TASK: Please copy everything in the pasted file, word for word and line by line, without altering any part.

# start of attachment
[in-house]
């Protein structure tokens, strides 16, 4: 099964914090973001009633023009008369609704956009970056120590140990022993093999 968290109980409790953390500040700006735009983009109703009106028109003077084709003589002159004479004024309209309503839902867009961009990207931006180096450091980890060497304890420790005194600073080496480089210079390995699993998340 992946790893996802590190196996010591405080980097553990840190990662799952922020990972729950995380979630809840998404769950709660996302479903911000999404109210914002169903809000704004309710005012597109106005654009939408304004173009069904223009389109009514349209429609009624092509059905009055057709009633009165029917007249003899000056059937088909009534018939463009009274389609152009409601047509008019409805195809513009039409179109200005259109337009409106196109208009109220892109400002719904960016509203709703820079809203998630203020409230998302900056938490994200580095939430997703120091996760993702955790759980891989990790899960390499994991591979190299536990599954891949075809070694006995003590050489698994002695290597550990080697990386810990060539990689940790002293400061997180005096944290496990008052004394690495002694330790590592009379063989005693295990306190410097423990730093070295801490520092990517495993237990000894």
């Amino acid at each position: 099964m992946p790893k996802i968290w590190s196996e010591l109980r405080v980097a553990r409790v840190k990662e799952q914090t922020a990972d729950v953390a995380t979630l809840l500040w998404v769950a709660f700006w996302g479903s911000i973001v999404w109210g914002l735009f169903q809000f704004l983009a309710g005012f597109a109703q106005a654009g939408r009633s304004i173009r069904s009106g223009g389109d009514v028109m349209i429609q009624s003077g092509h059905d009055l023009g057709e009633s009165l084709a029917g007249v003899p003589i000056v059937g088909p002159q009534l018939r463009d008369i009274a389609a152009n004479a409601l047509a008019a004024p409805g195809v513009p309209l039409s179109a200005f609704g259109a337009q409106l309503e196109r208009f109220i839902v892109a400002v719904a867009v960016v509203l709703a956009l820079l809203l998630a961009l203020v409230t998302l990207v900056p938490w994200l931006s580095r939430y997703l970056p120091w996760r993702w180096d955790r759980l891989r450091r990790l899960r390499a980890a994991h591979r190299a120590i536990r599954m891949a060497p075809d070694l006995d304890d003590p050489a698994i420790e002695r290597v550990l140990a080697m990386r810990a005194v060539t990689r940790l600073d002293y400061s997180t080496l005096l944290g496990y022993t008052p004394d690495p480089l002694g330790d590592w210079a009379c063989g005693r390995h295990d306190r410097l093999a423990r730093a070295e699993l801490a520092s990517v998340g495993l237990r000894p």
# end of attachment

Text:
[in-house]
């Protein structure tokens, strides 16, 4: 099964914090973001009633023009008369609704956009970056120590140990022993093999 968290109980409790953390500040700006735009983009109703009106028109003077084709003589002159004479004024309209309503839902867009961009990207931006180096450091980890060497304890420790005194600073080496480089210079390995699993998340 992946790893996802590190196996010591405080980097553990840190990662799952922020990972729950995380979630809840998404769950709660996302479903911000999404109210914002169903809000704004309710005012597109106005654009939408304004173009069904223009389109009514349209429609009624092509059905009055057709009633009165029917007249003899000056059937088909009534018939463009009274389609152009409601047509008019409805195809513009039409179109200005259109337009409106196109208009109220892109400002719904960016509203709703820079809203998630203020409230998302900056938490994200580095939430997703120091996760993702955790759980891989990790899960390499994991591979190299536990599954891949075809070694006995003590050489698994002695290597550990080697990386810990060539990689940790002293400061997180005096944290496990008052004394690495002694330790590592009379063989005693295990306190410097423990730093070295801490520092990517495993237990000894």
């Amino acid at each position: 099964m992946p790893k996802i968290w590190s196996e010591l109980r405080v980097a553990r409790v840190k990662e799952q914090t922020a990972d729950v953390a995380t979630l809840l500040w998404v769950a709660f700006w996302g479903s911000i973001v999404w109210g914002l735009f169903q809000f704004l983009a309710g005012f597109a109703q106005a654009g939408r009633s304004i173009r069904s009106g223009g389109d009514v028109m349209i429609q009624s003077g092509h059905d009055l023009g057709e009633s009165l084709a029917g007249v003899p003589i000056v059937g088909p002159q009534l018939r463009d008369i009274a389609a152009n004479a409601l047509a008019a004024p409805g195809v513009p309209l039409s179109a200005f609704g259109a337009q409106l309503e196109r208009f109220i839902v892109a400002v719904a867009v960016v509203l709703a956009l820079l809203l998630a961009l203020v409230t998302l990207v900056p938490w994200l931006s580095r939430y997703l970056p120091w996760r993702w180096d955790r759980l891989r450091r990790l899960r390499a980890a994991h591979r190299a120590i536990r599954m891949a060497p075809d070694l006995d304890d003590p050489a698994i420790e002695r290597v550990l140990a080697m990386r810990a005194v060539t990689r940790l600073d002293y400061s997180t080496l005096l944290g496990y022993t008052p004394d690495p480089l002694g330790d590592w210079a009379c063989g005693r390995h295990d306190r410097l093999a423990r730093a070295e699993l801490a520092s990517v998340g495993l237990r000894p």